Are you a songwriter, artist or producer looking to make spare money from your songs? We would be surprised if you answered no to that! Of course, you can go it alone, but once you get to a certain point in your music career, you might want to get some help. This is where a music publisher comes in.
A Guide to Music publishing.
What does a Music Publisher do?
Music publishers can help you earn money from your songs in a number of ways and will actively look for ways to use your music on your behalf.
The most common way that a publisher will use your music on your behalf is by licensing your tracks out to be used in the media, including TV, films and adverts. This is called synchronization or ‘sync’. Your publisher will also be responsible for issuing the licenses and making sure you get a good deal.
Publishers generally charge on a commission foundation, which normally works in your favour, as they’ll only enter income if you do. This gives them the incitation to secure you as important income as possible. The odds that they take depends on your contract with them and you should always seek legal advice when negotiating an agreement.
There is also the direct benefit you get from it, which is not just in songwriting but any form of collaboration that is cross-promotion. If you collaborate, then you’re exposing yourself to your partner’s audience, which should get you more fans.Ultimately, a publisher ’s function also includes collecting the income from uses and the licenses that they issued. They cinch that you get the Croesus that’s due to you and that what you admit is correct.
The benefits of Music Publishing Sync can be a useful form of income, offering you not only royalties but also an upfront fee, usually in the hundreds or thousands of pounds, as well as a decent amount of exposure.Over the years, especially since Napster (I’m sure you know that story) sync has become more and more important for artists, so it’s worth looking into. Sync usually involves signing to a publisher and/or record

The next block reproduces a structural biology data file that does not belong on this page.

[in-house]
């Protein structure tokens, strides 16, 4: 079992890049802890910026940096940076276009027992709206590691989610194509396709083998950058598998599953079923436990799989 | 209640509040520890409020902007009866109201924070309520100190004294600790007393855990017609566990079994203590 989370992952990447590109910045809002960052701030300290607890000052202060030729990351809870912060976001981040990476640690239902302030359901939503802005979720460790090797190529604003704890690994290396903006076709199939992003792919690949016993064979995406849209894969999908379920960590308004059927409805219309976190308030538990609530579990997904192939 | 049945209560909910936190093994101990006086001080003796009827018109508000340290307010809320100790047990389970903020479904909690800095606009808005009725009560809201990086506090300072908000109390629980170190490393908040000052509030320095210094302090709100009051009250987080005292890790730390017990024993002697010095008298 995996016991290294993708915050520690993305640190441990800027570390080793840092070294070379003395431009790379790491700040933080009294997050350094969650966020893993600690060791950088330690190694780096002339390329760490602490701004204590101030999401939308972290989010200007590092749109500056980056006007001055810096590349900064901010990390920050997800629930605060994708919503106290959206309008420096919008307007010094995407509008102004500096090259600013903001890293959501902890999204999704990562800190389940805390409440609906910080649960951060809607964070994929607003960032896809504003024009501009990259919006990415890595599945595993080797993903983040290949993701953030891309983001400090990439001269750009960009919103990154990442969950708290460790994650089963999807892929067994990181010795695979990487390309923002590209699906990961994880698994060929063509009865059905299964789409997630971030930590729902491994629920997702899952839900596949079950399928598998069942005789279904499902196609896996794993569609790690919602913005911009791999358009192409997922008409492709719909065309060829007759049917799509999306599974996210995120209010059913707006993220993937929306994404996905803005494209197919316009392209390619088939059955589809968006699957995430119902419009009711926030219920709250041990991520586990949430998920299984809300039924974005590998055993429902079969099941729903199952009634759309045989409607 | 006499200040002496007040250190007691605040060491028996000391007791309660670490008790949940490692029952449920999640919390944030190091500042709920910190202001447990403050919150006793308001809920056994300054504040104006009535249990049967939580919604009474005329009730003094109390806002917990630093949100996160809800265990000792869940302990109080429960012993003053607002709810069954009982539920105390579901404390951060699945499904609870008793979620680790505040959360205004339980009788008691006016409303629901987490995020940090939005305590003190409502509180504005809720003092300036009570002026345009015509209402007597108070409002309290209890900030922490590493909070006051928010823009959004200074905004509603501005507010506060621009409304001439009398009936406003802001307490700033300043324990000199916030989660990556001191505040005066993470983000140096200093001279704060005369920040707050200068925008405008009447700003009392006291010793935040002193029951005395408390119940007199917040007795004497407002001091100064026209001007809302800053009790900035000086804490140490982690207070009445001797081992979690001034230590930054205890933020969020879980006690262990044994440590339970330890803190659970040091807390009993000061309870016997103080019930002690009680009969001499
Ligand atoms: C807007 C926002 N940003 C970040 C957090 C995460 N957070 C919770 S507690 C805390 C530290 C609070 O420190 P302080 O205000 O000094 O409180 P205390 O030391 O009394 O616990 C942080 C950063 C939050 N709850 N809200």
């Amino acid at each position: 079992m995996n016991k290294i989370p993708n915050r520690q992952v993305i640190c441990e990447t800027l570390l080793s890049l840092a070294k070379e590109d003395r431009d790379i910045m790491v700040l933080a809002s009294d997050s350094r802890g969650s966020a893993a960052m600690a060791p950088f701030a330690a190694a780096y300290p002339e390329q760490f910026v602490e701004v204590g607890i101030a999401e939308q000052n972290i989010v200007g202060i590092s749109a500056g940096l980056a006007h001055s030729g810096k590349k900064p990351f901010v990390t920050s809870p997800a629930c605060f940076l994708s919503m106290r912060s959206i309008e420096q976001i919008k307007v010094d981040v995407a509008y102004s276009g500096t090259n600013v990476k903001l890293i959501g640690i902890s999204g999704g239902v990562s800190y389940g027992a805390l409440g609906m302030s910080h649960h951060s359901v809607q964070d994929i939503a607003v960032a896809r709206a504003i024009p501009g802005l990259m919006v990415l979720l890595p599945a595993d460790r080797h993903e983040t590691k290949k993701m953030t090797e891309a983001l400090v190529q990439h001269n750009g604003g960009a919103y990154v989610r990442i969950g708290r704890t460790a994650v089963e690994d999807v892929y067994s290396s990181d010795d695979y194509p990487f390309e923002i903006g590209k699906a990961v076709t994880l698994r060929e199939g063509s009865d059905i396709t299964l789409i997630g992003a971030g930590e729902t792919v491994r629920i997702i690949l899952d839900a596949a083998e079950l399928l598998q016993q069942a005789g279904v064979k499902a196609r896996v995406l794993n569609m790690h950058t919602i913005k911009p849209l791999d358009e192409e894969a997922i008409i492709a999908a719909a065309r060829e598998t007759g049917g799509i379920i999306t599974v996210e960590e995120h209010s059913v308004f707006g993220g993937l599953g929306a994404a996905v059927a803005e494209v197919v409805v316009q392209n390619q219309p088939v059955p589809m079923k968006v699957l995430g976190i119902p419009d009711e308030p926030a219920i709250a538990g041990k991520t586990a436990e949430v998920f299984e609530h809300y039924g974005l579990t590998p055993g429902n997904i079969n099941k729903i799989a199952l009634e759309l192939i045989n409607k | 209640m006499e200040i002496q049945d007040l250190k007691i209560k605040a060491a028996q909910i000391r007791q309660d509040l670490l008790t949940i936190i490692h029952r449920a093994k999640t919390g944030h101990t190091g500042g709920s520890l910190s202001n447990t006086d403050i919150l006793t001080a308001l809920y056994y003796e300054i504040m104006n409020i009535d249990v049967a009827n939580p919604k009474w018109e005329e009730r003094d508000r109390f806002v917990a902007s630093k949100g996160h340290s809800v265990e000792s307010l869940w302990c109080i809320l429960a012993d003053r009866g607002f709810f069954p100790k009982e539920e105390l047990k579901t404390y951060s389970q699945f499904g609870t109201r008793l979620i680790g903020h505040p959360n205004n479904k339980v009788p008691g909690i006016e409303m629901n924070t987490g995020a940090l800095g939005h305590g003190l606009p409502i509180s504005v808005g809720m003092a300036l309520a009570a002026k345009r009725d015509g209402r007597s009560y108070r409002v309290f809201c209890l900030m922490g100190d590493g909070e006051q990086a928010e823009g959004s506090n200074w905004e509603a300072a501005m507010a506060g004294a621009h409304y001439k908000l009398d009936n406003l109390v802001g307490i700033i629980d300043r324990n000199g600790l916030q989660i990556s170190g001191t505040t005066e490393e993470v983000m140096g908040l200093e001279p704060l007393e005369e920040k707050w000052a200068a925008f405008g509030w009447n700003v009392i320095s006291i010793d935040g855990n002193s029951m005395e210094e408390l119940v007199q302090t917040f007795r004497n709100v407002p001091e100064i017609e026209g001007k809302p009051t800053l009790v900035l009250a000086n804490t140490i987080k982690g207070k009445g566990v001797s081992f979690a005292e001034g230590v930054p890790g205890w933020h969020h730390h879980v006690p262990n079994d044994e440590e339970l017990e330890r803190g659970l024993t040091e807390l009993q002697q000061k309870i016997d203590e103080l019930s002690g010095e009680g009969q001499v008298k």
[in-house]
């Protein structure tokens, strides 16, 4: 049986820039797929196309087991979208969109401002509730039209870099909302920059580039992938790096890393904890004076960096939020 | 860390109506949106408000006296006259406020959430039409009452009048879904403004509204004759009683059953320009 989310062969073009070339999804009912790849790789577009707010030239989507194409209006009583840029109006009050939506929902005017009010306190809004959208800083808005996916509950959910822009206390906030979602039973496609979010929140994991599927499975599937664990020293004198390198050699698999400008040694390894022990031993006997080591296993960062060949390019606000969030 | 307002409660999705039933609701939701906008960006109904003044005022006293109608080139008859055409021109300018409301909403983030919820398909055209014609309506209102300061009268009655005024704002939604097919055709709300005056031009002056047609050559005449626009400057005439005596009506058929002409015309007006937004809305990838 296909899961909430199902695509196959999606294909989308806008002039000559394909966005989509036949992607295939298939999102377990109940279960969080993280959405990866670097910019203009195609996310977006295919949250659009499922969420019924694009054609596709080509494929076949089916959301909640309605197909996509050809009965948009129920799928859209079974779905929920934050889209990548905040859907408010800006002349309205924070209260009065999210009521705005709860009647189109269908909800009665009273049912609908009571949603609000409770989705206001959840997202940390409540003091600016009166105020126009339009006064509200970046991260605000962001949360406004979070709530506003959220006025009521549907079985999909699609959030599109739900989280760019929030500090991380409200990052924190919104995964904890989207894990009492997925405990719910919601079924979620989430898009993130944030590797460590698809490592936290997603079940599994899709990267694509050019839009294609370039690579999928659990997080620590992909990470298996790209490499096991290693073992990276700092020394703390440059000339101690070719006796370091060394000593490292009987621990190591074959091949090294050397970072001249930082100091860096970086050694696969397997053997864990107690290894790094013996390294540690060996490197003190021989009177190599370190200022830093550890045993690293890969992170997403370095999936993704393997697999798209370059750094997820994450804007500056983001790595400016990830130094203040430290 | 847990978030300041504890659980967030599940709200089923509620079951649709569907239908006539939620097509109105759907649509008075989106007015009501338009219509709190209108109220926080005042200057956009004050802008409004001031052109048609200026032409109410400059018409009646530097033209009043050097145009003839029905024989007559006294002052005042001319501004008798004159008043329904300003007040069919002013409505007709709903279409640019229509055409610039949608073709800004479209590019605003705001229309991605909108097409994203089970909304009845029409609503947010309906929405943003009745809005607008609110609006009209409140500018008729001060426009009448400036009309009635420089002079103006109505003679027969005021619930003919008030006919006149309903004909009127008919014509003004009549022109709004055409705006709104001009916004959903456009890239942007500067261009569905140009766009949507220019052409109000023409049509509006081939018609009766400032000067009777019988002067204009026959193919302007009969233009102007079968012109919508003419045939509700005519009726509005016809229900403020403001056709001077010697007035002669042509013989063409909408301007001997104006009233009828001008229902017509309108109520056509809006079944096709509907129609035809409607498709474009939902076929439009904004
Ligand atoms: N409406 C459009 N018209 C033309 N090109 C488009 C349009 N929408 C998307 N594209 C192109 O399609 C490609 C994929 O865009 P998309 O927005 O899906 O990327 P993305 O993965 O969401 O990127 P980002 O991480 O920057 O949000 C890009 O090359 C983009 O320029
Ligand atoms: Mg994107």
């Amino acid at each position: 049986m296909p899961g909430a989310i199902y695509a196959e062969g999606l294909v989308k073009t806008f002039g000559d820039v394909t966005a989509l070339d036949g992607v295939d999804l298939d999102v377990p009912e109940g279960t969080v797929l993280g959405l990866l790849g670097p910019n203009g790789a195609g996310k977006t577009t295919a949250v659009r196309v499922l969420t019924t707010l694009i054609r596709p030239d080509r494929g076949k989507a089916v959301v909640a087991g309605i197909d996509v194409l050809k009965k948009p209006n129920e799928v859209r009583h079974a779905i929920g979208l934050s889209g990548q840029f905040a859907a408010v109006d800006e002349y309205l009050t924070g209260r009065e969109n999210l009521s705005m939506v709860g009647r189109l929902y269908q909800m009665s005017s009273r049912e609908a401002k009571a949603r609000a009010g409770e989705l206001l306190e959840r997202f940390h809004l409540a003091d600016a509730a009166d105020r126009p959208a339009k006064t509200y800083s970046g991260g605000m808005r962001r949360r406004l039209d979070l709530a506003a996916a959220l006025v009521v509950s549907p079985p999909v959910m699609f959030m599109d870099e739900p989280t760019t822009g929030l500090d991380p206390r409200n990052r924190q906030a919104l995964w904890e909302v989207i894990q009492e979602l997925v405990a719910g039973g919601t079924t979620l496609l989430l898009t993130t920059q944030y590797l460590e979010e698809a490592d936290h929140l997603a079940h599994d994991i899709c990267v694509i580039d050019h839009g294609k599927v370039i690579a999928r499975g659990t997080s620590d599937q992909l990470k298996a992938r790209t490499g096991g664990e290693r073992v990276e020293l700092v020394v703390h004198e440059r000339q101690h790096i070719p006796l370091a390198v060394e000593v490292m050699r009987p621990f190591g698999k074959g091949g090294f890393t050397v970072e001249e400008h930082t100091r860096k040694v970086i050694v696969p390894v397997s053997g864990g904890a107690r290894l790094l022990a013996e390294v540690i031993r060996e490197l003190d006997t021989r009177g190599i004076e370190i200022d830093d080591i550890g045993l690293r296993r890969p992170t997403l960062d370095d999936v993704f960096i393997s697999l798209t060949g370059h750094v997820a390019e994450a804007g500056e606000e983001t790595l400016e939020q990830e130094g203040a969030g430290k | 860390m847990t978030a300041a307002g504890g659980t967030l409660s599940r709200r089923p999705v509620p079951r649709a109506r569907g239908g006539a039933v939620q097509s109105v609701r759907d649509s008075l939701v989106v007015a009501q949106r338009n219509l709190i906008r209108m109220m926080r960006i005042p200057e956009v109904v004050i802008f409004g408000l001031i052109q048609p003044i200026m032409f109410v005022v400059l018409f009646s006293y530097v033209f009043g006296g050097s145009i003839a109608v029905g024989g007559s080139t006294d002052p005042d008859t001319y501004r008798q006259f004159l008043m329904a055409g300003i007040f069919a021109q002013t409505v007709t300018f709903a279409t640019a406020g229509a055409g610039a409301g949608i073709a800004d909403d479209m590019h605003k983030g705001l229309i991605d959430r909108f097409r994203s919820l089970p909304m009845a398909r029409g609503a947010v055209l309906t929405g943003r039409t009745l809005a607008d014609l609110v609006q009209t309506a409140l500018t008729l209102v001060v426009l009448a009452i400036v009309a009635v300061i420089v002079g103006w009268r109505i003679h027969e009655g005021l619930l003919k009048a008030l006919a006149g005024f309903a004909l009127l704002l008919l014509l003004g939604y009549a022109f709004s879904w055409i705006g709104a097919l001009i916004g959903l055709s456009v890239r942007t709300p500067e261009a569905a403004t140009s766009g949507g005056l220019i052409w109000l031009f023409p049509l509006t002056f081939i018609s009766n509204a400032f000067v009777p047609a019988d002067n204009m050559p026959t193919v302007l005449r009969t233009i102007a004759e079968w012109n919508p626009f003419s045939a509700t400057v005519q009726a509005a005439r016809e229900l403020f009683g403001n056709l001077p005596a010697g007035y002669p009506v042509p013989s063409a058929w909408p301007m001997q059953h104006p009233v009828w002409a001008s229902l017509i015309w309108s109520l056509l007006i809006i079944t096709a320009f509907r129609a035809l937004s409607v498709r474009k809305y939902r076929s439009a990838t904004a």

In addition to sync deals, by collaborating and co-writing you will be able to add more songs to your repertoire, particularly ones that are perhaps slightly different from your usual style. This can be beneficial as it gives you a more varied catalogue, opening you up to more opportunities.
There is also the direct benefit you get from it, which is not just in songwriting but any form of collaboration that is cross-promotion. If you collaborate, then you’re exposing yourself to your partner’s audience, which should get you more fans.
Copyright and Publishers The role of the Publisher is based on copyright, which is the rights that you have for your music.Copyright is split into two main sections: copyright in the song (known as publishing rights) and copyright in the sound recording (known as master rights). The publisher only deals with the publishing right, which is the songwriting side and includes the music and lyrics.
Traditionally, a record label will own the master right, which is basically the right to use a particular recording of that song, but if you’re a self-releasing artist or producer then you will most likely own this right yourself. In a publishing agreement, you will generally assign the publisher your publishing copyright, to use and license your songs on your behalf. This means you are no longer allowed to do this yourself.
Send an email to email@example.com for a guide.